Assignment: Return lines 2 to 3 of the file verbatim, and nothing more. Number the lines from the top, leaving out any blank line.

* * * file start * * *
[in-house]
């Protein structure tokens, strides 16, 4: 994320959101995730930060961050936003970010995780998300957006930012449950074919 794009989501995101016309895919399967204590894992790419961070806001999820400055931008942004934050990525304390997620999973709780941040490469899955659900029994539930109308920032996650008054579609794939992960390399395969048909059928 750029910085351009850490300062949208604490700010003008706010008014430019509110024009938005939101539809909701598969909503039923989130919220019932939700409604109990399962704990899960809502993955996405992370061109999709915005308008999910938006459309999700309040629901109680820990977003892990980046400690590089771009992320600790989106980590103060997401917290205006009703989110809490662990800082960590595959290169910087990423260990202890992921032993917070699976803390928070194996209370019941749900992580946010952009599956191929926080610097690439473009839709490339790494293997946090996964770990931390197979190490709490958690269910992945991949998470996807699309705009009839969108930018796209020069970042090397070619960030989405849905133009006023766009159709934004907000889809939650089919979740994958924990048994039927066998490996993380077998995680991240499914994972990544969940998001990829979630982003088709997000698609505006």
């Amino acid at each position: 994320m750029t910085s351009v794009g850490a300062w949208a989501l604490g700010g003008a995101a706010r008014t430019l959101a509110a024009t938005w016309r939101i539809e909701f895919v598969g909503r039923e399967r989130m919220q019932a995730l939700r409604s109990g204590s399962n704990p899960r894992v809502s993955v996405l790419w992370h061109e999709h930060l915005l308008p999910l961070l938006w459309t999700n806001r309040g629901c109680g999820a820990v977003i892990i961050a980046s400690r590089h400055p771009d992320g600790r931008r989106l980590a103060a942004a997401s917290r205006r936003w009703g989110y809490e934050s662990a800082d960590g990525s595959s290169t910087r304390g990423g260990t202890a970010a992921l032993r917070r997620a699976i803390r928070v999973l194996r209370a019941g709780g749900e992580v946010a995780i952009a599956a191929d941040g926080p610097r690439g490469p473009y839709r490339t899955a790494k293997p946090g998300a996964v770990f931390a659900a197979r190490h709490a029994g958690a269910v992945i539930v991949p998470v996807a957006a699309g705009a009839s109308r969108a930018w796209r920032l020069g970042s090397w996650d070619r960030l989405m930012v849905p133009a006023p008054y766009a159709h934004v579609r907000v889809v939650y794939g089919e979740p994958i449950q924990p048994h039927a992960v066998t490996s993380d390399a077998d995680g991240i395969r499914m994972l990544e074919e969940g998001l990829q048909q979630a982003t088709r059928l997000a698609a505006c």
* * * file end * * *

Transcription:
């Protein structure tokens, strides 16, 4: 994320959101995730930060961050936003970010995780998300957006930012449950074919 794009989501995101016309895919399967204590894992790419961070806001999820400055931008942004934050990525304390997620999973709780941040490469899955659900029994539930109308920032996650008054579609794939992960390399395969048909059928 750029910085351009850490300062949208604490700010003008706010008014430019509110024009938005939101539809909701598969909503039923989130919220019932939700409604109990399962704990899960809502993955996405992370061109999709915005308008999910938006459309999700309040629901109680820990977003892990980046400690590089771009992320600790989106980590103060997401917290205006009703989110809490662990800082960590595959290169910087990423260990202890992921032993917070699976803390928070194996209370019941749900992580946010952009599956191929926080610097690439473009839709490339790494293997946090996964770990931390197979190490709490958690269910992945991949998470996807699309705009009839969108930018796209020069970042090397070619960030989405849905133009006023766009159709934004907000889809939650089919979740994958924990048994039927066998490996993380077998995680991240499914994972990544969940998001990829979630982003088709997000698609505006």
């Amino acid at each position: 994320m750029t910085s351009v794009g850490a300062w949208a989501l604490g700010g003008a995101a706010r008014t430019l959101a509110a024009t938005w016309r939101i539809e909701f895919v598969g909503r039923e399967r989130m919220q019932a995730l939700r409604s109990g204590s399962n704990p899960r894992v809502s993955v996405l790419w992370h061109e999709h930060l915005l308008p999910l961070l938006w459309t999700n806001r309040g629901c109680g999820a820990v977003i892990i961050a980046s400690r590089h400055p771009d992320g600790r931008r989106l980590a103060a942004a997401s917290r205006r936003w009703g989110y809490e934050s662990a800082d960590g990525s595959s290169t910087r304390g990423g260990t202890a970010a992921l032993r917070r997620a699976i803390r928070v999973l194996r209370a019941g709780g749900e992580v946010a995780i952009a599956a191929d941040g926080p610097r690439g490469p473009y839709r490339t899955a790494k293997p946090g998300a996964v770990f931390a659900a197979r190490h709490a029994g958690a269910v992945i539930v991949p998470v996807a957006a699309g705009a009839s109308r969108a930018w796209r920032l020069g970042s090397w996650d070619r960030l989405m930012v849905p133009a006023p008054y766009a159709h934004v579609r907000v889809v939650y794939g089919e979740p994958i449950q924990p048994h039927a992960v066998t490996s993380d390399a077998d995680g991240i395969r499914m994972l990544e074919e969940g998001l990829q048909q979630a982003t088709r059928l997000a698609a505006c």